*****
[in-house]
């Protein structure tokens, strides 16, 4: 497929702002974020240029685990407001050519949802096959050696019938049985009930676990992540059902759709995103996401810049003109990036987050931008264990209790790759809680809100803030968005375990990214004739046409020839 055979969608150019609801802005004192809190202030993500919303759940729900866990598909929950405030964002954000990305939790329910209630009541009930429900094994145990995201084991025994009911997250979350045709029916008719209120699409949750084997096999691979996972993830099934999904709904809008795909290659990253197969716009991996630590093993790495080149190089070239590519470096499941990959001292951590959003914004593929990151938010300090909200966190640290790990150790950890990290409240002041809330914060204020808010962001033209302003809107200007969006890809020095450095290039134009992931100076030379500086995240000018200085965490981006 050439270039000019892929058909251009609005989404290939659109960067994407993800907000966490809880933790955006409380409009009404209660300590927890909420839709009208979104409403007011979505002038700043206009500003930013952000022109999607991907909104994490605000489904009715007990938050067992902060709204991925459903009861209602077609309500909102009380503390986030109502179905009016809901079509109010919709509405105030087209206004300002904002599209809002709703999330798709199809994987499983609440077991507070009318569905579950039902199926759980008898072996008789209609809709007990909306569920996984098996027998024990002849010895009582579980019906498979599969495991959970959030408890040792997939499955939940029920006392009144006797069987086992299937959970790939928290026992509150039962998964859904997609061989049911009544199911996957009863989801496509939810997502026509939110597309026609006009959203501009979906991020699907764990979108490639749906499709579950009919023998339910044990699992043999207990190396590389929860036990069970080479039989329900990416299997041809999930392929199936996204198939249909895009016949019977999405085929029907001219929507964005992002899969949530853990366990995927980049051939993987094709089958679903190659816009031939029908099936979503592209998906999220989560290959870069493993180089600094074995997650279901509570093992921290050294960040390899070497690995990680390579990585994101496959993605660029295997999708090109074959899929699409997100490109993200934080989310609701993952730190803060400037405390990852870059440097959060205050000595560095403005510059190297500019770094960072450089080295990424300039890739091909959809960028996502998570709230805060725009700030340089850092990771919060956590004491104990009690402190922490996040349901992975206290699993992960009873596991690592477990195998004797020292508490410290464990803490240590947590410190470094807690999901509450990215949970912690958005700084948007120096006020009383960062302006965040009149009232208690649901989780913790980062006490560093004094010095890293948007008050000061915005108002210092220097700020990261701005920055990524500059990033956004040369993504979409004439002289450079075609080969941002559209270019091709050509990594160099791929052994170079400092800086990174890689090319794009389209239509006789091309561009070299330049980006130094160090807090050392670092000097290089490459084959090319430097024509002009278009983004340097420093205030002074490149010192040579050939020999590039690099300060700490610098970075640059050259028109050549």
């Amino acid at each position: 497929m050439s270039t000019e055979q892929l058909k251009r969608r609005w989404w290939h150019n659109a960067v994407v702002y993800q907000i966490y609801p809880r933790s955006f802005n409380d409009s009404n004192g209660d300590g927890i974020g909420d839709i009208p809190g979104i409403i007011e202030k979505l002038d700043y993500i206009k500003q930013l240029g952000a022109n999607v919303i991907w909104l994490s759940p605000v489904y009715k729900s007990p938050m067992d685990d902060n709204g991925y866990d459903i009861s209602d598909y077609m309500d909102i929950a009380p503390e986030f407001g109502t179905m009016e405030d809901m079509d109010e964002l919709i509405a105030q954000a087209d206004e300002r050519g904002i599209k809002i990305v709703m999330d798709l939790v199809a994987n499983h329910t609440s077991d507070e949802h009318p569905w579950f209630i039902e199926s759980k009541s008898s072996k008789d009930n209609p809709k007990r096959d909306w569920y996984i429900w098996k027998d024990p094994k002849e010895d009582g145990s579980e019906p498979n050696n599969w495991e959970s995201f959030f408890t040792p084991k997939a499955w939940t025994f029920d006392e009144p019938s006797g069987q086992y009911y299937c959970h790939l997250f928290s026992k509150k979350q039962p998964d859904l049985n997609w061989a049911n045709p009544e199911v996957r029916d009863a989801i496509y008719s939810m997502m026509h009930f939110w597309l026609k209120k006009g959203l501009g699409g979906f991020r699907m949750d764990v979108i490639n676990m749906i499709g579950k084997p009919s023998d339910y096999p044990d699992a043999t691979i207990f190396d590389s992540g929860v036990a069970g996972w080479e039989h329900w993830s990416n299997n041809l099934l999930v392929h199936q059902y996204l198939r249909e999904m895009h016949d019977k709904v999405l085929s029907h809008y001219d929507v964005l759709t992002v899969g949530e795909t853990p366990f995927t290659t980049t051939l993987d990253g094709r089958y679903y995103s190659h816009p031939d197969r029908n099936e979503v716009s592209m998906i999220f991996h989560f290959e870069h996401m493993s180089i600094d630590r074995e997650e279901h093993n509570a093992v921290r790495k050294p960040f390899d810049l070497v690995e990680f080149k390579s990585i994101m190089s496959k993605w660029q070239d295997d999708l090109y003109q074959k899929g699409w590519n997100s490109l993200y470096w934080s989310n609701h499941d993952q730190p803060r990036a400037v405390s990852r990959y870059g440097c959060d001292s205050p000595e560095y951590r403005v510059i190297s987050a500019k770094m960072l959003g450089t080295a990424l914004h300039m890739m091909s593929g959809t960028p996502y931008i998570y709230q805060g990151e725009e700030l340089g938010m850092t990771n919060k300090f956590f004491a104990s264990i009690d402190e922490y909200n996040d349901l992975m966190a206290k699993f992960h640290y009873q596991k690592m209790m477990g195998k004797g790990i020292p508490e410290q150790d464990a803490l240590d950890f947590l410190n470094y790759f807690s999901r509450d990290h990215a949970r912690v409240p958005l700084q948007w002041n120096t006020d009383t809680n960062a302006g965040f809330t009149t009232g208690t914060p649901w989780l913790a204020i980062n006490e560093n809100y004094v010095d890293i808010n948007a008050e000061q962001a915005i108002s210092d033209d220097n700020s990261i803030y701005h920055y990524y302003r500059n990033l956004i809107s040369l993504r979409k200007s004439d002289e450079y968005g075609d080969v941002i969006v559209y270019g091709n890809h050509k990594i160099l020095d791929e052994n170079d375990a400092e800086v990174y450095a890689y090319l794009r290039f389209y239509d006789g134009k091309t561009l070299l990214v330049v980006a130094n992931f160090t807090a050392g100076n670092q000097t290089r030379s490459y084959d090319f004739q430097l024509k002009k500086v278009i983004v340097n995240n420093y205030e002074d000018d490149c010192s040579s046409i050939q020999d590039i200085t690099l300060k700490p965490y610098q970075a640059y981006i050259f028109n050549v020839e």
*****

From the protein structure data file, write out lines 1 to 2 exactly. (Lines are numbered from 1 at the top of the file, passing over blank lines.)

[in-house]
């Protein structure tokens, strides 16, 4: 497929702002974020240029685990407001050519949802096959050696019938049985009930676990992540059902759709995103996401810049003109990036987050931008264990209790790759809680809100803030968005375990990214004739046409020839 055979969608150019609801802005004192809190202030993500919303759940729900866990598909929950405030964002954000990305939790329910209630009541009930429900094994145990995201084991025994009911997250979350045709029916008719209120699409949750084997096999691979996972993830099934999904709904809008795909290659990253197969716009991996630590093993790495080149190089070239590519470096499941990959001292951590959003914004593929990151938010300090909200966190640290790990150790950890990290409240002041809330914060204020808010962001033209302003809107200007969006890809020095450095290039134009992931100076030379500086995240000018200085965490981006 050439270039000019892929058909251009609005989404290939659109960067994407993800907000966490809880933790955006409380409009009404209660300590927890909420839709009208979104409403007011979505002038700043206009500003930013952000022109999607991907909104994490605000489904009715007990938050067992902060709204991925459903009861209602077609309500909102009380503390986030109502179905009016809901079509109010919709509405105030087209206004300002904002599209809002709703999330798709199809994987499983609440077991507070009318569905579950039902199926759980008898072996008789209609809709007990909306569920996984098996027998024990002849010895009582579980019906498979599969495991959970959030408890040792997939499955939940029920006392009144006797069987086992299937959970790939928290026992509150039962998964859904997609061989049911009544199911996957009863989801496509939810997502026509939110597309026609006009959203501009979906991020699907764990979108490639749906499709579950009919023998339910044990699992043999207990190396590389929860036990069970080479039989329900990416299997041809999930392929199936996204198939249909895009016949019977999405085929029907001219929507964005992002899969949530853990366990995927980049051939993987094709089958679903190659816009031939029908099936979503592209998906999220989560290959870069493993180089600094074995997650279901509570093992921290050294960040390899070497690995990680390579990585994101496959993605660029295997999708090109074959899929699409997100490109993200934080989310609701993952730190803060400037405390990852870059440097959060205050000595560095403005510059190297500019770094960072450089080295990424300039890739091909959809960028996502998570709230805060725009700030340089850092990771919060956590004491104990009690402190922490996040349901992975206290699993992960009873596991690592477990195998004797020292508490410290464990803490240590947590410190470094807690999901509450990215949970912690958005700084948007120096006020009383960062302006965040009149009232208690649901989780913790980062006490560093004094010095890293948007008050000061915005108002210092220097700020990261701005920055990524500059990033956004040369993504979409004439002289450079075609080969941002559209270019091709050509990594160099791929052994170079400092800086990174890689090319794009389209239509006789091309561009070299330049980006130094160090807090050392670092000097290089490459084959090319430097024509002009278009983004340097420093205030002074490149010192040579050939020999590039690099300060700490610098970075640059050259028109050549």